NOTE TO VIEWERS: This week on Balance we will be featuring videos that contain images and voices of a deceased person.
Rebecca Wilson lived and breathed sport. She was well known as the writer of hard-hitting and often controversial sports columns for The Daily Telegraph.
An inspirational and passionate advocate for living life without regret, Rebecca sadly passed away on the 7th of October 2016 after losing her private battle with breast cancer.
As a tribute to her and all women who lose their life too early to Breast Cancer, this week we will be sharing with you an interview we filmed with Rebecca in May this year and a series of articles about breast cancer awareness.
Rebecca was also Deborah Hutton’s second cousin and shares an extended family in the media.
In the first two parts of her interview, Rebecca talks about how the Wilson family became sports fanatics and how her grandfathers’ never say no attitude and love of sports, led her to become one of the first female commentators in sports journalism.
A personal note from Deb
My cousin Bec has left us too soon, losing her battle to cancer. She was one of the most outstanding people you could ever meet, brilliant, funny, loving, and courageous. My heart goes out to Harto, her boys and the family.
Cancer takes far too many good men and women in the prime of their lives. It is an insidious disease that we need to find a cure for but it also reminds us that we need to treasure life, to live every day so it matters, to be with the people that matter and doing the things that matter. Rebecca did this.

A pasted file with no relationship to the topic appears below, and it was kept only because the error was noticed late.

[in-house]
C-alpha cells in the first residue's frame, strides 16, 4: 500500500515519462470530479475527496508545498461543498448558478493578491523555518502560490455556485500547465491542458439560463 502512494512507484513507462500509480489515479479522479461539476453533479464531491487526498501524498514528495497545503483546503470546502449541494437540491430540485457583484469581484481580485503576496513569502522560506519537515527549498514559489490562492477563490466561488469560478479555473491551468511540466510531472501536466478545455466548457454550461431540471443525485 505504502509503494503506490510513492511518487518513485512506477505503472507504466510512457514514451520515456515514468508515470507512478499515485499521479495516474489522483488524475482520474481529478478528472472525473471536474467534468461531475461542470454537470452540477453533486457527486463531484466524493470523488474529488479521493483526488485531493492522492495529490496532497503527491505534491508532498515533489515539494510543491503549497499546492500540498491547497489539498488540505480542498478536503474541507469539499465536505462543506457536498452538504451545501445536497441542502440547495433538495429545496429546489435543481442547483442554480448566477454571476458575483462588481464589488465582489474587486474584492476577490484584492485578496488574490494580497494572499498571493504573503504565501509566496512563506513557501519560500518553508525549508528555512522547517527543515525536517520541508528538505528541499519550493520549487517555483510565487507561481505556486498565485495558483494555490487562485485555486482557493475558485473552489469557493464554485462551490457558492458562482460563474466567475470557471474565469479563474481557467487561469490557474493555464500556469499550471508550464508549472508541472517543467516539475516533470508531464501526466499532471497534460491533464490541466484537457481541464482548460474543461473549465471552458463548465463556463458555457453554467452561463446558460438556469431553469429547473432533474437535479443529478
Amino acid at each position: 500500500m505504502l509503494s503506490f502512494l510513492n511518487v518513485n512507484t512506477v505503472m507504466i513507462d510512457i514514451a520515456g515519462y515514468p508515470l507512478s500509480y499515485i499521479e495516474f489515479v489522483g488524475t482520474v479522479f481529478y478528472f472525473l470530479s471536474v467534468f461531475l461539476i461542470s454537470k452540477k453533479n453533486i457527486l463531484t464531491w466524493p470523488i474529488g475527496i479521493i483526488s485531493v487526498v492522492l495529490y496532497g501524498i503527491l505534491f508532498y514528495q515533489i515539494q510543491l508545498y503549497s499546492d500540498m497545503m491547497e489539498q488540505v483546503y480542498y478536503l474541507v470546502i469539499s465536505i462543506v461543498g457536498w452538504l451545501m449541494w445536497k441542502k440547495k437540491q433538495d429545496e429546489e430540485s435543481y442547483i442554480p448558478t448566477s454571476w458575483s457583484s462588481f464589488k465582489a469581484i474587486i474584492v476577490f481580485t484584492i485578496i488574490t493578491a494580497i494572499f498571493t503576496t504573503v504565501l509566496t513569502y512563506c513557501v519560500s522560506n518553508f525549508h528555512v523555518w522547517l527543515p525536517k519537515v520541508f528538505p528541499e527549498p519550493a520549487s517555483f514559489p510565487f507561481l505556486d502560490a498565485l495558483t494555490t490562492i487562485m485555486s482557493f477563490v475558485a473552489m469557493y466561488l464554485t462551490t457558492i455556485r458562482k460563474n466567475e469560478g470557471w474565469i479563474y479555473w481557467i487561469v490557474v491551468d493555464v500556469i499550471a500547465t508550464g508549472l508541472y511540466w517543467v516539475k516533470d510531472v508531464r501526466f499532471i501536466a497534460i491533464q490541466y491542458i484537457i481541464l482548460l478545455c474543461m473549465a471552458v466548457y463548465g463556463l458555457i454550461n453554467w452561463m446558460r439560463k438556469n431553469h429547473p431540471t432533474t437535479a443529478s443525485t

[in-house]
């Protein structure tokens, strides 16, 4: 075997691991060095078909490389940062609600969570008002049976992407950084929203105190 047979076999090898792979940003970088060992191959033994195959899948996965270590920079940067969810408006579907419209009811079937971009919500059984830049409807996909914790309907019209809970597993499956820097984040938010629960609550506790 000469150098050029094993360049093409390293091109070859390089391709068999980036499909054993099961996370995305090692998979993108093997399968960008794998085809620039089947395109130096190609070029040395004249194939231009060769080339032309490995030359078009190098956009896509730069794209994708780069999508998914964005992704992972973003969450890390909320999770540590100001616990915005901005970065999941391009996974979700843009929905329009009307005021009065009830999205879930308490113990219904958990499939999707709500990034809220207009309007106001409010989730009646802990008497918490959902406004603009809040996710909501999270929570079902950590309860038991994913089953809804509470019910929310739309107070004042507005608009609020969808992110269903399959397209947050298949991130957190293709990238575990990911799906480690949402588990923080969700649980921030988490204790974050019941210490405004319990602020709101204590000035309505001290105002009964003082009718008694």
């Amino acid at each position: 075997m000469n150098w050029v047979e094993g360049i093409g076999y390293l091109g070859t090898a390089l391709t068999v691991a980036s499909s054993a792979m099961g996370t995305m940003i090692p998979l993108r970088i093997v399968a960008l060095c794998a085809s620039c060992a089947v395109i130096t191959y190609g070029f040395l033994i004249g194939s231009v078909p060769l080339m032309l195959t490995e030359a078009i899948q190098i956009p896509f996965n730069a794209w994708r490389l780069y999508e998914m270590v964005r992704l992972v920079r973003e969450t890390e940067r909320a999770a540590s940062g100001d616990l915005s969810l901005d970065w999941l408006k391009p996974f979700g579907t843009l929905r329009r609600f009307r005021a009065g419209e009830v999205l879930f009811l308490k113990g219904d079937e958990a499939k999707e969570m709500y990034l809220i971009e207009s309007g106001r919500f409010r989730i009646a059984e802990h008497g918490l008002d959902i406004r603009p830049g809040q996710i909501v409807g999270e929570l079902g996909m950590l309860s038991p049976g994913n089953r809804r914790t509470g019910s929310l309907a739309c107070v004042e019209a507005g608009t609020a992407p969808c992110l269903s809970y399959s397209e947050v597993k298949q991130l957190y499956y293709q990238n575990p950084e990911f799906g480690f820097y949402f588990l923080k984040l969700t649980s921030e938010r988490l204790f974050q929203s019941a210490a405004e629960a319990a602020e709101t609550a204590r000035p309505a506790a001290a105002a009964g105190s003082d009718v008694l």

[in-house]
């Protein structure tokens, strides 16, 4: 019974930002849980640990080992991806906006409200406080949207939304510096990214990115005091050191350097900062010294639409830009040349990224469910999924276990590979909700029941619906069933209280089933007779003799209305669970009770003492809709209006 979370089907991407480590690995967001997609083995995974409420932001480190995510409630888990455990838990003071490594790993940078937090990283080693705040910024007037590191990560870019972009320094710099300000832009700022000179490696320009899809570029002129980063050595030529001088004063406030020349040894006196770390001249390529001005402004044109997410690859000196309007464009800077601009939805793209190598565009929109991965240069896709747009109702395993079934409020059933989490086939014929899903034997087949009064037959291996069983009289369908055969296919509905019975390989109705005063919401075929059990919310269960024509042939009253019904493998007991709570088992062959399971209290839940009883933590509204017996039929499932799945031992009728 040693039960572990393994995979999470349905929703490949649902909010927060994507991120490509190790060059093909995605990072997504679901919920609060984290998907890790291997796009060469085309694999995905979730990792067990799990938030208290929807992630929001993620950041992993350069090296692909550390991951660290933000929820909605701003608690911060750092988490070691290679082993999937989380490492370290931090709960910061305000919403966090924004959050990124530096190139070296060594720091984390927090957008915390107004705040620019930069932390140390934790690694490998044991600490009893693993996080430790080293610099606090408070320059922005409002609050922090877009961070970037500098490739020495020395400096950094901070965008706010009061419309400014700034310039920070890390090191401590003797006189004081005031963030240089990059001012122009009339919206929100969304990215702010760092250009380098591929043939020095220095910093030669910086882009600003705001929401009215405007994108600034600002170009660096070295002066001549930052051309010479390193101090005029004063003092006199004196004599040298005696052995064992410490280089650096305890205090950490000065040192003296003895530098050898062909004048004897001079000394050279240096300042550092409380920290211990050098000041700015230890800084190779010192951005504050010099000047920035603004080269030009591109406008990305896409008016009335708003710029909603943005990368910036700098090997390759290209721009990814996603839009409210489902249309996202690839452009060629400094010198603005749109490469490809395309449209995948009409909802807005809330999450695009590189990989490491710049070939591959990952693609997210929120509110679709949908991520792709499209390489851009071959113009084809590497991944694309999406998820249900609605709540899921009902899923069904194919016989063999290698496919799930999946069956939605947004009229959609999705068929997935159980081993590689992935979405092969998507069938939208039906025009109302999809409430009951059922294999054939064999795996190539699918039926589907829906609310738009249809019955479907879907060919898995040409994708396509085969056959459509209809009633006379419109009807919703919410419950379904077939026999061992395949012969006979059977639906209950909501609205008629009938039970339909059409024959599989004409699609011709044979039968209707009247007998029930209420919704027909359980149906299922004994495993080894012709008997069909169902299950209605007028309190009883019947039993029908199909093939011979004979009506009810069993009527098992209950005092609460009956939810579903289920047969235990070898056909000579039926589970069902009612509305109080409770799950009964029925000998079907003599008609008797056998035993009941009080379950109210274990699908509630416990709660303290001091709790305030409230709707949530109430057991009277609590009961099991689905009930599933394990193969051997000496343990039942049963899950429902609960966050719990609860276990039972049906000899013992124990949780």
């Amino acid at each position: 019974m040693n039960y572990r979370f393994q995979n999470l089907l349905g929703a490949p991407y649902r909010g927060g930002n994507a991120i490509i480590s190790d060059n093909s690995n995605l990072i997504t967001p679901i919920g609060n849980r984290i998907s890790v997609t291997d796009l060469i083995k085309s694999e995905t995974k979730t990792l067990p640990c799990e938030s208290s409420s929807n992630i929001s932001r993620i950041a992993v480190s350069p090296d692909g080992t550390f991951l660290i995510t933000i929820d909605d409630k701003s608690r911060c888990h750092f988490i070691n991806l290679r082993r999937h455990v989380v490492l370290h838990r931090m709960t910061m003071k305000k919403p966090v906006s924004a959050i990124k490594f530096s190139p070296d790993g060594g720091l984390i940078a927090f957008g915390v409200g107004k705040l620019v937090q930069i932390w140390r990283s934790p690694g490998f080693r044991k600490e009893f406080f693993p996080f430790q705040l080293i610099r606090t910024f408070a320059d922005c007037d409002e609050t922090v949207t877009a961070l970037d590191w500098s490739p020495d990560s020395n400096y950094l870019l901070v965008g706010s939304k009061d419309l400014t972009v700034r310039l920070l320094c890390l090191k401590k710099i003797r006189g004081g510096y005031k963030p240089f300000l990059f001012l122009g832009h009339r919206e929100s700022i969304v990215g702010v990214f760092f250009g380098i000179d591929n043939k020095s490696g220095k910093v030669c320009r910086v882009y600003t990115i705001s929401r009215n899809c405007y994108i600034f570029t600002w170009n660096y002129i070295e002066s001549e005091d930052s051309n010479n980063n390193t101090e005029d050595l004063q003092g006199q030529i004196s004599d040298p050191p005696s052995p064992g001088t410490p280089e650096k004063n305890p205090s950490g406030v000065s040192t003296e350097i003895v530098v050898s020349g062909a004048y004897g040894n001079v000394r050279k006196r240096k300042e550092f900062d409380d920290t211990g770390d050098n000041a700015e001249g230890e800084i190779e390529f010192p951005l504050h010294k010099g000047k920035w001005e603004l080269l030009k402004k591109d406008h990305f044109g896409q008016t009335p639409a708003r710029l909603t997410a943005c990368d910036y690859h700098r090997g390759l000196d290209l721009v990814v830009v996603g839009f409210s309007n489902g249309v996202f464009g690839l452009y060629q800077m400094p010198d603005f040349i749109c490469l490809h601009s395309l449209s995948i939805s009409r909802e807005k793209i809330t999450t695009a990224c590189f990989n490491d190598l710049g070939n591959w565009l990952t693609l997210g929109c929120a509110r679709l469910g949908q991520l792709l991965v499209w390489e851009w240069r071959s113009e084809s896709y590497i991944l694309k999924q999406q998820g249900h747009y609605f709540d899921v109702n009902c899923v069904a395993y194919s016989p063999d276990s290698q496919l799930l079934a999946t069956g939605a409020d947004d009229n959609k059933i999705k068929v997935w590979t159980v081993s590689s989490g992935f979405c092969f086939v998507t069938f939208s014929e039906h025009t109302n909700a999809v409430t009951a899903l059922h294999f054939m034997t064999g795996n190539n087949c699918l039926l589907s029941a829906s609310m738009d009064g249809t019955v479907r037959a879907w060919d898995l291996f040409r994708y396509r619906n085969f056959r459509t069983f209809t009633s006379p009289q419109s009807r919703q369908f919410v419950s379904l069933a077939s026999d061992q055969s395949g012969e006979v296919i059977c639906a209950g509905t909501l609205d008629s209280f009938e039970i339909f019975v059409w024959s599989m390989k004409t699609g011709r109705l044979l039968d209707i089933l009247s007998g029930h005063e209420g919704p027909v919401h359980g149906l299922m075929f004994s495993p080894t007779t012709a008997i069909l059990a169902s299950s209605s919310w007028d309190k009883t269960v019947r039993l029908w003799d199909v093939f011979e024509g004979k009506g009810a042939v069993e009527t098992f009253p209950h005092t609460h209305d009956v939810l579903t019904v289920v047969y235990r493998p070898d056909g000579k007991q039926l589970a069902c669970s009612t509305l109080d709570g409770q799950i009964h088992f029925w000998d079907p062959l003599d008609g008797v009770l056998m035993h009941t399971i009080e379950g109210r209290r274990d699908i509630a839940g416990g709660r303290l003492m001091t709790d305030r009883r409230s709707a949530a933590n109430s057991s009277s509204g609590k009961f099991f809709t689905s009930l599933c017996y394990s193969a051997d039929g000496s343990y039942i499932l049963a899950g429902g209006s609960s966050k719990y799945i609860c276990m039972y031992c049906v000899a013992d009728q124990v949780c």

None of us knew just how sick she was, it was not something we discussed in our interview and that was the way she wanted it. She was always so determined and knew exactly what she needed to find balance.
October is Breast Cancer Awareness month. Find out more here.
To watch the other segments of my interview with Rebecca click the links below
About Rebecca Wilson
Rebecca Wilson served a cadetship at the Courier Mail before moving on to cover the Brisbane Commonwealth Games, the Seoul Olympics, and Rugby League, for Channel 10.
In 1992 Rebecca joined ABC Television hosting and reporting on Saturday Afternoon Sports before taking up the position of Super League Media Manager in 1995. She went on to join News Limited as General Manager of their Sydney Olympics Division and worked as project manager for the Rugby World Cup.
A first panelist on The Fat, Rebecca made her mark with her acerbic wit and her willingness to expose ‘gibberers,’ as well as her passion and knowledge of all things sporting.
In 2004 Rebecca joined Channel Seven to present, alongside host Tony Squires, a new sports panel program known as “110% Tony Squires.” Also, she became a regular contributor to Sunrise and was part of Triple M’s Dead Set Legends program.
In 2005 Rebecca joined the Foxtel team to work on various projects.
Journalism was always Rebecca’s first love, and in this capacity, she was often called upon to be a commentator on social issues for many of Australia’s current affairs programs.
Rebecca died tragically on the 7th of October 2016 after losing her fight against breast cancer.